Jaylen Rosga first picked up a lacrosse stick in fourth grade with a St. Paul program.
It was not love at first handle.
“I think my first day of practice, I cried,” Rosga said. “It’s not an easy sport to start as a fourth grader, because you’re like, ‘(the ball) won’t stay in my stick. What am I supposed to do?’ ”
But the Rosgas family has a policy: If you commit to something, you fulfill that commitment. So there would be no during a season. Love it or hate it, Jaylen was going to stick with it.
Then she fell in love with it. Rosga realized lacrosse was a combination of all of her sports — basketball, cross country and soccer — and found it to be the perfect fit.
“It’s amazing when you can catch the ball, how much more fun something is,” said her mom, Julie.
Jeff Rosga still remembers his daughter crying that first day.
“Fast forward, and it looks a little bit different,” he said. “You just don’t know where it might take you and where it might lead. … It’s been, certainly, a blessing where she’s been able to take her skills in lacrosse.”
Now a junior at Henry Sibley, Rosga tallied 71 goals and 47 assists for the Henry Sibley-Gentry Academy Warriors co-op team this season. Not only is the midfielder one of the top recruits in the country, she is the Pioneer Press East Metro girls lacrosse player of the year.
“She has the ‘it’ factor,” said Jeff Rosga, who also is the Warriors’ head coach. “She’s one of those kids that can make everyone else better, as well as she can thrive in the moment. It’s something that’s really difficult; you can’t teach that.”
That special trait is likely one of the many reasons Maryland — the premier program in women’s college lacrosse — wasted no time reaching out to Rosga when the Terps were allowed to do so. Rosga received an email at midnight on the dot the night her recruitment opened.
The Terrapins have played in 27 Final Fours since 1984 — including 11 straight from 2009-19 — winning 14 national championships.
Rosga is believed to be the first Minnesotan to be recruited to an East Coast power. Usually, those programs don’t cross over time zones. But that’s something you do for a player this good.
This all after Rosga tore her ACL, MCL and meniscus in July 2019, a devastating setback. Her recovery took 12 months, instead of the expected 10.
During her recovery, Rosga’s mom and sister posted inspirational quotes all over the wall of Jaylen’s bedroom. Rosga said her family — flush with impressive athletic credentials, with Julie playing basketball at Syracuse, Jeff playing football for the Gophers and her older brother, Joe, playing basketball for Denver University — is very into quotes and inspirational motivation tactics.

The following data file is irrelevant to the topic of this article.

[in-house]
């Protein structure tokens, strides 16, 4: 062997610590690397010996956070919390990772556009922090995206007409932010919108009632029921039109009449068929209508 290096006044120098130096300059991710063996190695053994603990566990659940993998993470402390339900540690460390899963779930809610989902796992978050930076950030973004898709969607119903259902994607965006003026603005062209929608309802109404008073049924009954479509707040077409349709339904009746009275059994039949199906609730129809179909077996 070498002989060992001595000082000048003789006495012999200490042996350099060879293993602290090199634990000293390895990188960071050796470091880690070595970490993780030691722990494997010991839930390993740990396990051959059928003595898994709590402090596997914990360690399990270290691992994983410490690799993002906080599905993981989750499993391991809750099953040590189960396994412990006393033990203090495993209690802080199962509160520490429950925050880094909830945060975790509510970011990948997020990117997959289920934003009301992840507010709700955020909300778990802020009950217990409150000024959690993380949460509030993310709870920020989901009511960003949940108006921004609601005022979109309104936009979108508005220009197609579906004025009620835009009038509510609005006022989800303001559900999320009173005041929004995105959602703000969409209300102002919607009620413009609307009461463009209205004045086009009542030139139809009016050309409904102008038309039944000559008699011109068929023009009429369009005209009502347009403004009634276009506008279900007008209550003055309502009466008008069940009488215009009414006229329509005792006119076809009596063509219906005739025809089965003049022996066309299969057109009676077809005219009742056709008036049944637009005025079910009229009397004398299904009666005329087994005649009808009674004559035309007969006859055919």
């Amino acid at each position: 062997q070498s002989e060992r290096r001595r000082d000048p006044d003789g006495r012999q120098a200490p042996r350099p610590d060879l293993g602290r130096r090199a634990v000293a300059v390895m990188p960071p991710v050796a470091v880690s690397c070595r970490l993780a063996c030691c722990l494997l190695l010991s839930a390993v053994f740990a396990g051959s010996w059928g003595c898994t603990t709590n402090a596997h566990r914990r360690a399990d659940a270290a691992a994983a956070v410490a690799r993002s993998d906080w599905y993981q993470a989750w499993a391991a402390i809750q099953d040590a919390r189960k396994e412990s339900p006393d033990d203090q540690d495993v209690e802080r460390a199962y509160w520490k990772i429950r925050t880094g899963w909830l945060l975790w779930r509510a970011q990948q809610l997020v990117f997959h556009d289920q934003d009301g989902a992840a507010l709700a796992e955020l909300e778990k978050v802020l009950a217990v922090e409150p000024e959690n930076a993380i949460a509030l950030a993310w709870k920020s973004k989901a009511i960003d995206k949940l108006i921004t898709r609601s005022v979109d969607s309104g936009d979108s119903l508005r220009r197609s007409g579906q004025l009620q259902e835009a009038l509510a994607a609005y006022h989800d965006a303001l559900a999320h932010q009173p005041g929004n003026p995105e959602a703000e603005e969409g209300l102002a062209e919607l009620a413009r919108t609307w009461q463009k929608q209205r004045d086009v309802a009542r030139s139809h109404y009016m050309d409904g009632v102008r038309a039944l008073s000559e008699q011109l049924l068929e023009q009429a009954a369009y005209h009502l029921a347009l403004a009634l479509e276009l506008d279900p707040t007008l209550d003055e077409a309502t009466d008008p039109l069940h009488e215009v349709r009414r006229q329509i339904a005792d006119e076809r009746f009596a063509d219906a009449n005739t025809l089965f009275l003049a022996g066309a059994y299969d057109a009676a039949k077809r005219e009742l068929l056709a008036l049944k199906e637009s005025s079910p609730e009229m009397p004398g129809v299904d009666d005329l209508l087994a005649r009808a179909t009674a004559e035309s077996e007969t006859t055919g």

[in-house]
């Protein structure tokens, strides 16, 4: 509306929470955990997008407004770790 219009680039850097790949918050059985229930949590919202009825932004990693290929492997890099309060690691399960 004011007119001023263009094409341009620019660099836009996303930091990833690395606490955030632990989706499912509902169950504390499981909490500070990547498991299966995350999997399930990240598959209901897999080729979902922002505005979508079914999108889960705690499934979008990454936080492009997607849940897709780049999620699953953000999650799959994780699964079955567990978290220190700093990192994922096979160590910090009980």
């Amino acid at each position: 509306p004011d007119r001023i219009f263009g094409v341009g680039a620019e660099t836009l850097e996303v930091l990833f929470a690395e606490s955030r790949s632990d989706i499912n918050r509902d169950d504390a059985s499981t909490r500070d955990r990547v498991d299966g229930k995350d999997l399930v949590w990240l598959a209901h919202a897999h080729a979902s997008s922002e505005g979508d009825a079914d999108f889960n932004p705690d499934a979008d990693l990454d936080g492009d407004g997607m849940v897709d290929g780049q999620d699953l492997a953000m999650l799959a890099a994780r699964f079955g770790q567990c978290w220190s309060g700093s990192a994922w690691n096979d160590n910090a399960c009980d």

Rosga continued to push forward. She was determined to return to action. When she finally did last summer, she was as good as ever.
“When I did come back, I was 110 percent,” she said “I felt like I didn’t miss a beat, and I was stronger than I’d ever been.”
Next to all those quotes on Rosga’s wall is a bulletin board filled with her dreams and aspirations, ranging from winning a national title at Maryland to competing in the 2028 Olympic Games.
What’s likely going up next is a date: June 10, 2021. That’s the day the Warriors dropped a one-goal heartbreaker to Rosemount in the section final.
In some ways, that might be Jeff’s favorite memory from the season, only because the Warriors trailed by four at one point, and continued to battle back. Jaylen, who was face-guarded in the final two section games, kept her composure and continued to make all the right plays.
Those are the types of things that make a coach, and a dad, particularly proud.
Still, the loss stings. As if Jaylen needed any additional motivation, she has some now.
Lauren Distad, senior midfielder, Roseville: George Mason commit scored 66 goals — 59 percent of the Raiders’ production.
Emily Moes, sophomore midfielder, Lakeville South: Moes has 72 goals and 22 assists while controlling the game for the state-bound Cougars.
Taiva Reinertson, senior midfielder, Apple Valley/Burnsville: Liberty commit had 69 goals and 16 assists this season.
Lorelai VanGuilder, senior midfielder, Hill-Murray: Marquette commit has 55 goals and 23 assists for state-bound Pioneers.
Lindsay Wirfs, junior goalie, Lakeville South: Navy commit is allowing just six goals a game, stopping 55 percent of the shots she faced.